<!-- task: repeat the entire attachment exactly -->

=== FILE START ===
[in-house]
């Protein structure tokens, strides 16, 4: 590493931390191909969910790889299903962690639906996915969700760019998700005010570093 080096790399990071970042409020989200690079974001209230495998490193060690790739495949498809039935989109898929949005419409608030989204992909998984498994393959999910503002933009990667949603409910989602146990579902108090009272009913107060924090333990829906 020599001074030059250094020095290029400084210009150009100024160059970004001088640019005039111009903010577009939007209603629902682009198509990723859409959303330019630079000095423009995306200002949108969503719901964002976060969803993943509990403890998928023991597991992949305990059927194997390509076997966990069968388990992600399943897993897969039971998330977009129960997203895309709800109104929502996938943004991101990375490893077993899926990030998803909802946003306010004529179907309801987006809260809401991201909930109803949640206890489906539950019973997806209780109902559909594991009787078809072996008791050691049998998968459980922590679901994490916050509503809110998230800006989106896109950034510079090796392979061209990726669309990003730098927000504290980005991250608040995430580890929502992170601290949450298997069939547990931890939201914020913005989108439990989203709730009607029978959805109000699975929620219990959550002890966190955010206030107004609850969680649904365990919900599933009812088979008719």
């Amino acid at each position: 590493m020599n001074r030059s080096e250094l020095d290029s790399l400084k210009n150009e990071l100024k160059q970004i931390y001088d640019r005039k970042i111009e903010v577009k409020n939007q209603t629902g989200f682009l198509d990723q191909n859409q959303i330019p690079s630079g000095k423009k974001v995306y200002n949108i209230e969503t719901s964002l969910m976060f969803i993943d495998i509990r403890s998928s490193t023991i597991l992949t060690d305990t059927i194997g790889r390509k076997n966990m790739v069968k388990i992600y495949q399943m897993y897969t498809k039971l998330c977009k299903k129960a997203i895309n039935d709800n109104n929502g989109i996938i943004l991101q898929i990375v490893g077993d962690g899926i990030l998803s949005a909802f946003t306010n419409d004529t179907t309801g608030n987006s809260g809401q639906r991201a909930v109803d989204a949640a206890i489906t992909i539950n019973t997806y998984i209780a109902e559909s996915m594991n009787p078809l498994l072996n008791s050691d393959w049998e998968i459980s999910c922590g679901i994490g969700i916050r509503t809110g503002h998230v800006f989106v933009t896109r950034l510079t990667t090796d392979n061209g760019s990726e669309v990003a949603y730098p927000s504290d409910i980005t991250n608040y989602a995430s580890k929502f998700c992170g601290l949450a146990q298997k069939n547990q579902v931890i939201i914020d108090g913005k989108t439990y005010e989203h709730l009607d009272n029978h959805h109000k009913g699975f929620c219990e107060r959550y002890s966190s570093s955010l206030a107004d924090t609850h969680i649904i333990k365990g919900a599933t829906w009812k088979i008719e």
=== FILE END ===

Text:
[in-house]
């Protein structure tokens, strides 16, 4: 590493931390191909969910790889299903962690639906996915969700760019998700005010570093 080096790399990071970042409020989200690079974001209230495998490193060690790739495949498809039935989109898929949005419409608030989204992909998984498994393959999910503002933009990667949603409910989602146990579902108090009272009913107060924090333990829906 020599001074030059250094020095290029400084210009150009100024160059970004001088640019005039111009903010577009939007209603629902682009198509990723859409959303330019630079000095423009995306200002949108969503719901964002976060969803993943509990403890998928023991597991992949305990059927194997390509076997966990069968388990992600399943897993897969039971998330977009129960997203895309709800109104929502996938943004991101990375490893077993899926990030998803909802946003306010004529179907309801987006809260809401991201909930109803949640206890489906539950019973997806209780109902559909594991009787078809072996008791050691049998998968459980922590679901994490916050509503809110998230800006989106896109950034510079090796392979061209990726669309990003730098927000504290980005991250608040995430580890929502992170601290949450298997069939547990931890939201914020913005989108439990989203709730009607029978959805109000699975929620219990959550002890966190955010206030107004609850969680649904365990919900599933009812088979008719």
């Amino acid at each position: 590493m020599n001074r030059s080096e250094l020095d290029s790399l400084k210009n150009e990071l100024k160059q970004i931390y001088d640019r005039k970042i111009e903010v577009k409020n939007q209603t629902g989200f682009l198509d990723q191909n859409q959303i330019p690079s630079g000095k423009k974001v995306y200002n949108i209230e969503t719901s964002l969910m976060f969803i993943d495998i509990r403890s998928s490193t023991i597991l992949t060690d305990t059927i194997g790889r390509k076997n966990m790739v069968k388990i992600y495949q399943m897993y897969t498809k039971l998330c977009k299903k129960a997203i895309n039935d709800n109104n929502g989109i996938i943004l991101q898929i990375v490893g077993d962690g899926i990030l998803s949005a909802f946003t306010n419409d004529t179907t309801g608030n987006s809260g809401q639906r991201a909930v109803d989204a949640a206890i489906t992909i539950n019973t997806y998984i209780a109902e559909s996915m594991n009787p078809l498994l072996n008791s050691d393959w049998e998968i459980s999910c922590g679901i994490g969700i916050r509503t809110g503002h998230v800006f989106v933009t896109r950034l510079t990667t090796d392979n061209g760019s990726e669309v990003a949603y730098p927000s504290d409910i980005t991250n608040y989602a995430s580890k929502f998700c992170g601290l949450a146990q298997k069939n547990q579902v931890i939201i914020d108090g913005k989108t439990y005010e989203h709730l009607d009272n029978h959805h109000k009913g699975f929620c219990e107060r959550y002890s966190s570093s955010l206030a107004d924090t609850h969680i649904i333990k365990g919900a599933t829906w009812k088979i008719e």